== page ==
A Record Destruction Policy Is a Business and Environmental Win-Win

Lori Tripoli

Why exactly does an organization — even a small one — need a record destruction policy? Like so many other relationships, an enterprise’s relationship with its own records is complicated. Finding them, protecting them, using them responsibly — the obligations that can be generated from even the most minimal record and information management tasks just go on and on. At some point, though, an operation will have no more use for a record.

But how can a company know what should stay and what should go? A record destruction policy — and accompanying procedures — can guide employees in deciding what to destroy and how. They may, after all, be far removed from interacting in any way with the documents at issue. An organization with a meaningful and functional record destruction policy will not only be protecting itself, its customers and others, but it will also save space and decrease the size of its environmental footprint. After all, if you are not storing something, energy and other resources will not need to be expended to preserve the stored materials.

While the precise return on investment from having a destruction policy in place will, of course, vary from organization to organization and region to region, reducing the amount of money dedicated to storing records you no longer need really makes business sense. Freeing up money — and space — does, after all, tend to be a very good thing.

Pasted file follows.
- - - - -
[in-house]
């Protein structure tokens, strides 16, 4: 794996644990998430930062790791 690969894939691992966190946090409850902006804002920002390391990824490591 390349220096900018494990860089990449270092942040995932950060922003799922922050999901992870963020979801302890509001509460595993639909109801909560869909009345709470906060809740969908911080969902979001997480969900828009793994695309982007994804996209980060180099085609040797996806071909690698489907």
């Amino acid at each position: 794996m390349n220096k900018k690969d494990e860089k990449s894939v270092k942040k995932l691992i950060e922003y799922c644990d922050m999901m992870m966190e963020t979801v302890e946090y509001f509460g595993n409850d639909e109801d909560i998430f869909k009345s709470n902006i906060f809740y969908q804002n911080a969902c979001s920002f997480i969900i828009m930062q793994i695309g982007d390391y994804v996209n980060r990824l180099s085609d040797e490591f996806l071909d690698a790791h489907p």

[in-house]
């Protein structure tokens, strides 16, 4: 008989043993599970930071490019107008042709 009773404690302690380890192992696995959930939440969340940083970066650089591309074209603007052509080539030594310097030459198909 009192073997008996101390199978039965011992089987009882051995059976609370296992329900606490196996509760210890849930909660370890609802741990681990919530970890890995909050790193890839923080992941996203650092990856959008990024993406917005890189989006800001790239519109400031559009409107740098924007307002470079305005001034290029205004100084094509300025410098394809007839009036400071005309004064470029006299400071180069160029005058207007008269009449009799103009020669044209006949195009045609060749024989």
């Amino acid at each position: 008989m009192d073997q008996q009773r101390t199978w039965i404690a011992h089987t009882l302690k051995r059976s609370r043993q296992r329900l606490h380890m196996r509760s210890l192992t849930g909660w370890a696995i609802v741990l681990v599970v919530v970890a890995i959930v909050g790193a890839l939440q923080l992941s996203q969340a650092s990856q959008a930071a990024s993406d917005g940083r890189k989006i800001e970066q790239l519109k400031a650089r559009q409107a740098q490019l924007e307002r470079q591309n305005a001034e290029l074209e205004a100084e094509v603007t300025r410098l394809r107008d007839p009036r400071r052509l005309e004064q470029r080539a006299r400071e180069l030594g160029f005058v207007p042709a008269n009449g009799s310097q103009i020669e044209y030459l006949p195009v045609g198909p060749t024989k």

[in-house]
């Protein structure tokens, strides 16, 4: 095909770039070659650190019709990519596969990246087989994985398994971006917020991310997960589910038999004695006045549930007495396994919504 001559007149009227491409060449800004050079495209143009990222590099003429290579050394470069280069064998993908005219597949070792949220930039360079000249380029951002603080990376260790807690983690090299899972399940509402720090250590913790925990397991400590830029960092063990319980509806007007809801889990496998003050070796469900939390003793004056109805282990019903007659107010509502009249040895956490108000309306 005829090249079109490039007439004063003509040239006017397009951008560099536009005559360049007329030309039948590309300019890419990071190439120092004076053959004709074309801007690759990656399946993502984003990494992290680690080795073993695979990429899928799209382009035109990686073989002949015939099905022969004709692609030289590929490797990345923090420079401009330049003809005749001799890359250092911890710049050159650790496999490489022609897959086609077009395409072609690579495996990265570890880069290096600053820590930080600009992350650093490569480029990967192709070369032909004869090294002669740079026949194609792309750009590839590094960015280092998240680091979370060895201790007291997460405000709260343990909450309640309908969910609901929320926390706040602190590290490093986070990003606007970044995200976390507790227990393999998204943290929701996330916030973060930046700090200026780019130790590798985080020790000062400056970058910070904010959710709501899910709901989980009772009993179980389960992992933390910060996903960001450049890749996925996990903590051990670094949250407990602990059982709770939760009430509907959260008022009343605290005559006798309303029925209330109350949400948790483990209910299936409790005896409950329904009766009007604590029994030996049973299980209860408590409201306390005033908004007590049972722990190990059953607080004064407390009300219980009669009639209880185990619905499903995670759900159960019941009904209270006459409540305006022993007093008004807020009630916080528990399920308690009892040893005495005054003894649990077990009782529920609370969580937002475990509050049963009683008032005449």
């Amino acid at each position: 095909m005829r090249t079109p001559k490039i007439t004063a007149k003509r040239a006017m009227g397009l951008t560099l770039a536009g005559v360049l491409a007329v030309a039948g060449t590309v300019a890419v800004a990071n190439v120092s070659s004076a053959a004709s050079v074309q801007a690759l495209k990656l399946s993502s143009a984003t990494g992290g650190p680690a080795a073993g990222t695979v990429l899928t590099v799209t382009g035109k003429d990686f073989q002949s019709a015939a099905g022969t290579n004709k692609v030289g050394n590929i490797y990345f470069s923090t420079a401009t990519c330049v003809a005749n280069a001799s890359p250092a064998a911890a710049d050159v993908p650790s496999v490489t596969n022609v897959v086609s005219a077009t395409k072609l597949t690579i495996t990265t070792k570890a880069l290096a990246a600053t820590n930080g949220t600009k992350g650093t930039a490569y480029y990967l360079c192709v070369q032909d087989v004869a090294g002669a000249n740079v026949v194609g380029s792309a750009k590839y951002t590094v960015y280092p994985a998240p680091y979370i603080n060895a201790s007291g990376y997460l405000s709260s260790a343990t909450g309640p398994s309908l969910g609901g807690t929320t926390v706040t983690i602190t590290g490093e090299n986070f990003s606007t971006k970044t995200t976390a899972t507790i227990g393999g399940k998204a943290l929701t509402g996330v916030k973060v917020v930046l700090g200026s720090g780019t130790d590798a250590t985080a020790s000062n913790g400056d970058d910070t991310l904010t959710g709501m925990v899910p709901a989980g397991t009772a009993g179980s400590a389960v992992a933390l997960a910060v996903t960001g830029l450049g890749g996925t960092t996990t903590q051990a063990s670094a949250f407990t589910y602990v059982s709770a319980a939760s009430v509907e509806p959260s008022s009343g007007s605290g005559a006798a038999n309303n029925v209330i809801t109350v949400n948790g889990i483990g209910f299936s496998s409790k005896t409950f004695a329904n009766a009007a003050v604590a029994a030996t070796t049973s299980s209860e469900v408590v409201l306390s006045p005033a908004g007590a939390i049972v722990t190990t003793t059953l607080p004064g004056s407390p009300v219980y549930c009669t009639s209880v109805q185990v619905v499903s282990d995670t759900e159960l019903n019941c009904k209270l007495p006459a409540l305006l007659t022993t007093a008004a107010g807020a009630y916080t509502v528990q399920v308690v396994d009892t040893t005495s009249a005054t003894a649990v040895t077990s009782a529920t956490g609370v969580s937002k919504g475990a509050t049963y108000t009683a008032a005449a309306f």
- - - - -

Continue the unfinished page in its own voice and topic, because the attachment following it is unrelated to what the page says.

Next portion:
But how to go about it? Not all records are created equal. Some, although useful, may not contain particularly sensitive information, but others may hold customer data, confidential information or have special security requirements. A company may be legally required to hold onto some records for a certain period of time. Destroying records responsibly actually takes some careful planning.

In crafting a record destruction policy, categorize the different types of records generated by your company and then identify the ones for which special handling precautions should be taken. Also, develop a record retention schedule that identifies how long various categories of records should be maintained as active records, retained as inactive ones and, ultimately, destroyed. Disposal methods and procedures for categories of records should also be determined. What is OK to put in the recycle bin? What must be shredded? Who must approve the destruction of various categories of records?

Developing a record destruction policy and making sure that appropriate destruction procedures are followed takes some commitment and dedication — but it is an effort that will help a company operate more efficiently while using fewer of its own and the earth’s resources. One study found that 78% of Americans believe that companies should not just make money but should try to have a positive impact on society. A company’s initiative to shrink its own environmental footprint is likely to appeal to its employees as well as to its customers.

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